The Cybersecurity Extension for SAP supports export to PDF, CSV and Excel for compliance, vulnerability and other security reports, including reports related to security notes, events and alerts. In earlier versions, the reports were exported on demand. Version 5.0 supports the scheduling and automatic distribution of reports by email. Users can customize email settings including the subject and text. Distribution lists are supported.

User Experience
CES v5.0 includes a redesigned application launchpad.

Vulnerability Management includes a card view for system selection. Users can switch to the dashboard view supported in earlier versions, if preferred.

Compliance Reporting also includes a redesigned interface for selecting frameworks and systems and navigating results.

Security Alerts includes a heat map for analyzing alerts by system and column charts for analyzing alerts by 24 hour, 7 day, and 30 day intervals.

The Cybersecurity Extension for SAP supports full-stack monitoring for SAP systems including application, database and host layers. SAP ASE is a widely-used relational database server for SAP solutions. Version 5.0 includes extended support for ASE monitoring including new vulnerability checks for checking logon settings, remote logins, password policies, database users including default and inactive users, critical database roles, database encryption, and audit settings. It also delivers alerts for critical database events such as failed logons, locked users, logons by default users such as sa, changes to the database configuration including disabling auditing, role and user changes, new procedures or services, remote procedure calls, the execution of stored procedures, and table contents transferred to/ from external files.

SUSE Linux Enterprise Server
Version 5.0 includes several new alerts for SLES operating systems supporting SAP solutions. This includes alerts for locked and unlocked users, new users, login failures, password changes, replay attacks, users that switch to root, and threats from the execution of malicious programs in SAP hosts.

SAP Security Notes, August 2023

Hot news note 3341460 patches multiple critical vulnerabilities in the data modelling and management solution SAP PowerDesigner. This includes an access control vulnerability for CVE-2023-37483 that has a CVSS score of 9.8/10. The vulnerability can be exploited by attackers to execute arbitrary queries against back-end databases via proxies. It also includes an information disclosure vulnerability that can enable threat actors to access password hashes in client memory. SAP PowerDesigner Client and Proxy should be upgraded to version 16.7 SP06 PL04 or 16.7 SP07 to patch the vulnerabilities. The patches include fixes for proxy side authentication and authorization, and logging of attempted access control violations.

SAP PowerDesigner is also impacted by a code injection vulnerability addressed by note 3341599. SAP SQL Anywhere bundled with some versions of PowerDesigner allows an attacker with local access to take control of the application by loading malicious libraries that can be executed by PowerDesigner. The note recommends upgrading to SP07 PL01 that includes a patched version of SQL Anywhere that does not load custom unicode extension DLL by default.

Note 3344295 addresses a high-risk authentication bypass vulnerability in the SAP Message Server.  The vulnerability can be addressed by applying the kernel patches specified in the note. However, the related exploits can be mitigated by setting the profile parameter system/secure_communication to ON, protecting the internal port of the Message Server, and setting the trace level to a value lower than 2.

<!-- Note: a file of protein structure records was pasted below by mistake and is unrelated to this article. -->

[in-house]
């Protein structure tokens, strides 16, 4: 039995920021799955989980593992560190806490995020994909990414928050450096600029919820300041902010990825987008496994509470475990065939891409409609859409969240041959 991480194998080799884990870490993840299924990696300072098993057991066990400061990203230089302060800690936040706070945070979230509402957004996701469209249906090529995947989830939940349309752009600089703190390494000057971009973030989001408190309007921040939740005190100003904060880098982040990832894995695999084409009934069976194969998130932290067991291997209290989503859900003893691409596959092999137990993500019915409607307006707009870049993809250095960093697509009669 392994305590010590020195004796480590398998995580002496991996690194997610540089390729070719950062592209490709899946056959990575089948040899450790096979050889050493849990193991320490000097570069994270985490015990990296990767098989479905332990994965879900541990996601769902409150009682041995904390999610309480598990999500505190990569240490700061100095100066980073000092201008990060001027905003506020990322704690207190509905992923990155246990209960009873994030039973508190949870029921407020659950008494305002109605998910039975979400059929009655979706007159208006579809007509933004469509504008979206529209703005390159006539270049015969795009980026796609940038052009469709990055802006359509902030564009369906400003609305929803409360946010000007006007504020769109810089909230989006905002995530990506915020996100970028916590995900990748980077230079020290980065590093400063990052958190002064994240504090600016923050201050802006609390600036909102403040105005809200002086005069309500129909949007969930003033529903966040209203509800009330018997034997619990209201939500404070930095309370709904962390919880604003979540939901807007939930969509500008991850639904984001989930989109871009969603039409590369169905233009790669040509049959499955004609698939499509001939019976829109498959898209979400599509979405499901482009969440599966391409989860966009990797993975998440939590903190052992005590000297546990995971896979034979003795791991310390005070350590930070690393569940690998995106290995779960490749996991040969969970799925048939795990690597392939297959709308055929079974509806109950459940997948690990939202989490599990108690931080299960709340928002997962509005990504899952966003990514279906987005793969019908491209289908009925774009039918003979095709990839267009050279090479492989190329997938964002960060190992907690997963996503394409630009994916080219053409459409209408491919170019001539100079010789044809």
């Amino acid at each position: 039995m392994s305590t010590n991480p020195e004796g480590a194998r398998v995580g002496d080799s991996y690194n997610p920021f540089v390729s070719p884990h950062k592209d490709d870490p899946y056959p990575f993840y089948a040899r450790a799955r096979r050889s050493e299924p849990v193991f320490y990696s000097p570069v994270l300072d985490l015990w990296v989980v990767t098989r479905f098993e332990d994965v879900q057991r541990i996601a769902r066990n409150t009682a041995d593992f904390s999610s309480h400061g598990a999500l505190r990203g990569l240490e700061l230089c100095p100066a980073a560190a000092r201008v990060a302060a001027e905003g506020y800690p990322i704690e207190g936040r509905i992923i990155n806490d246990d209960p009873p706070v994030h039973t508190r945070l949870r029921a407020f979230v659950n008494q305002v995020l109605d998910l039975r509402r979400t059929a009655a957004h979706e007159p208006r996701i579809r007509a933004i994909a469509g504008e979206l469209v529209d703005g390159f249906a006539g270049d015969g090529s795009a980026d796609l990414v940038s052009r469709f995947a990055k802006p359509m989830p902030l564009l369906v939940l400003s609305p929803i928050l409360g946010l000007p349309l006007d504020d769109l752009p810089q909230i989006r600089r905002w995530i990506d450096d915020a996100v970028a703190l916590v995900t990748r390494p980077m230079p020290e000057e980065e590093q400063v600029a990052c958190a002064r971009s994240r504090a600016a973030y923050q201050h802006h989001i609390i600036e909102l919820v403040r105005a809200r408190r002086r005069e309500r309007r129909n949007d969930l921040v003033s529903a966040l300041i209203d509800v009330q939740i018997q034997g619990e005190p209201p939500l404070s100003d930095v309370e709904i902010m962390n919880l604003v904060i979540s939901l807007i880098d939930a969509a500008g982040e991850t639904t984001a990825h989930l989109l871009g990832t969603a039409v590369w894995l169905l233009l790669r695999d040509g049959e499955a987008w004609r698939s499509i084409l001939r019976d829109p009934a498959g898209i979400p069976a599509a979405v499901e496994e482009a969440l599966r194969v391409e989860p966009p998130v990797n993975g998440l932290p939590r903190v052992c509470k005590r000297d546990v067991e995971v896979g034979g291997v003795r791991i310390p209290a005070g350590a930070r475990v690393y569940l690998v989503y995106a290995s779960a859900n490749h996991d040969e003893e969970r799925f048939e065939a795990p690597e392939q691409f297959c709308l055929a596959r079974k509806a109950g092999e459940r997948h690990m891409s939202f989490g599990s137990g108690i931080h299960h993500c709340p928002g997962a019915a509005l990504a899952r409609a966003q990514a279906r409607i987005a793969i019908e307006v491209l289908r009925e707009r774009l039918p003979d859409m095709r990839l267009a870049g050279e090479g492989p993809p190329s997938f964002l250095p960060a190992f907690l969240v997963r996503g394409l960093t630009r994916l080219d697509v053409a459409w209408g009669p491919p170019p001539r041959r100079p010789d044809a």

Notes 3317710 and 3312047 patch binary hijack and denial of service vulnerabilities in SAP BusinessObjects Business Intelligence (BOBJ).

Note 3346500 removes the ability for users to authenticate with an empty passphrase in SAP Commerce Cloud by changing the default value of the configuration property user.password.acceptEmpty from true to false.

New SEC Rules For Cybersecurity Incident and Risk Management Disclosures

The Securities and Exchange Commission (SEC) issued a final rule on July 26, 2023 that will require public companies to disclose material cybersecurity incidents on Form 8-K within four business days of discovery. In addition, the SEC will now require public companies to disclose on an annual basis in Form 10-K their process for assessing, identifying and managing material risks from cybersecurity threats, as well as information on how companies’ boards and officers govern cyber risk management.

The incident reporting requirements become effective for companies, other than smaller reporting companies, on December 18, 2023. Smaller reporting companies will not be subject to the rule until June 15, 2024. All reporting companies will be subject to the disclosure rules covering their cybersecurity risk management process in annual reports for fiscal years ending on or after December 15, 2023.

For purposes of both the new Form 8-K requirements and the required annual risk management disclosure, a “cybersecurity incident” is defined as “an unauthorized occurrence, or a series of unauthorized occurrences, on or conducted through the registrant’s information systems that jeopardizes the confidentiality, integrity, or availability of a registrant’s information systems or any information residing therein.” The rules also define a “cybersecurity threat” as any potential occurrence that could result in a cybersecurity incident. The rules cover all “information systems” which is defined to include electronic information resources owned or used by the registrant that are used to collect, process, maintain, use, share, disseminate, or dispose of information used to maintain or support the registrant’s operations.